It sounds strange to me now, but a couple of years ago (and for my entire life before that), I thought of food as something to satisfy hunger. Sometimes I thought of it as entertainment (think: a meal on an airplane, popcorn at the movie theater). One day, after listening to one of a health podcasts, or reading a book on healthy eating (I don’t remember exactly), it occurred to me: food is fuel for our bodies. All of a sudden I looked at everything with a new eye. What nutrients did those Wheat Thins have to offer? What ingredients were in my ice cream? (Gottcha – you thought it was just cream and sugar right? Take a look next time.) And I began looking at foods like kale and liver with new interest.
We’ve been given directives from the government and our doctors over the last thirty or forty years that are just not keeping up with changes in our food system as it gets bigger and bigger and bigger. “Eat more chicken,” they say. It will lower chances for heart disease. “Eat few eggs and you’ll lower your cholesterol.” But over time the quality of these foods has degraded. Cows and chickens started eating more and more grain and less and less forage (as is natural for them), and the Omega-6 fatty acids (the not-so-good-ones) climbed in comparison to Omega-3s (those are the good ones). Even the quality of soil of conventionally raised fruits and veggies has degraded over the past 30 years. Now, more than ever, it is important to figure out HOW your food was raised. In fact, the meat from our grass fed cows might just be as low in fat and higher in Omega-3 fatty acids than that conventionally raised chicken at the grocery store. So quality definitely matters when you are doing your food shopping.
But thinking about nutrients doesn’t stop at conventional vs. organic. Our kids are learning how to eat with every meal, every morsel they put in their mouths. They’re learning emotional relationships about food, and they’re learning habits that will stick with them for a lifetime (or they’ll likely spend a lifetime trying to change them). In the age of high fructose corn syrup, low quality ingredients are everywhere -- and nowhere more than in pre-packaged post-game athletic “snack”. But luckily, we just have to retrain our eyes because high quality ingredient snack food also abounds. Can I introduce you to a banana? How about a handful of nuts (or, my kids’ favorite, a mix of nuts, dried fruit and dark chocolate)? Is that post-game snack meant to be a reward? I think the reward after a baseball game is that you had a great time playing baseball! Let’s use that post-game snack to teach our kids about how to refuel their bodies after a workout. And maybe we’ll convince them at a much younger age than I learned that food is fuel.
4/26/2013 2 Comments
Since I’ve become a farmer, so many things about the food industry have come to light. It has drastically changed the way our family eats. It’s changed us so much that I have become passionate about spreading word about why we raise animals the way we do here at Maple View Farm, and I want to evangelize the world with the message about responsible meat eating. I’m sure there are millions of family farmers out there, raising small amounts of animals, who feel the same way. Lucky for us, Catherine Friend can be our voice. I don’t know why I only discovered this book now. I’ve read everything by Joel Salatin and Michael Pollan (and loved it all), but Friend speaks for me, as a farmer, in a way I haven’t yet heard. As I read her book The Compassionate Carnivore, it’s like she took words right out of my mouth (and added oodles and oodles of facts and research to back them up).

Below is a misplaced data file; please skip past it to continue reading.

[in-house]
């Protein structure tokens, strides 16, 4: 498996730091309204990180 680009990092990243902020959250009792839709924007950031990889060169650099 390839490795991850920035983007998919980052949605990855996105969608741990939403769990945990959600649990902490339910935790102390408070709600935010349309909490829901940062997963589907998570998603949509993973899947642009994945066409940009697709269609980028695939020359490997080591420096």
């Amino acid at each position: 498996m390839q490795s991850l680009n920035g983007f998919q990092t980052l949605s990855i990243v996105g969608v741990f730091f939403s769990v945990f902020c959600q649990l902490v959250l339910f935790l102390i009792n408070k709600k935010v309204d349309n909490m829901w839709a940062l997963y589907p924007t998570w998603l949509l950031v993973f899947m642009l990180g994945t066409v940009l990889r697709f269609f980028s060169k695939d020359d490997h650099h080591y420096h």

My favorite part so far is her discussion about how much meat is wasted. It was actually a hard chapter to read for someone who takes care of animals every single day of the year. To think that anything would be wasted makes me want to cry. Here amazing statistics will hopefully open eyes and make people more aware of the affect they have on our food system and all of these beautiful animals that are a part of it. The great news, as always – you have complete control to choose what you buy and therefore choose the kind of life you want the animals you eat to live. For your health and for theirs.
I’ve written about raising animals on a pasture-based system before, but Friends book makes the case black and white. Although, it should come with a warning (or a challenge maybe?): Seek out a farmer near you growing animals with sunshine, fresh air, and grass, and look those animals in the eyes and smile. Then head over to their Farm Store and buy some meat for dinner. Those animals will thank you for it.
A blog about farming and food. Kate Bogli owns and operates Maple View Farm, raising livestock and growing veggies, with her husband Jason. The farm has been in his family for 65 years.
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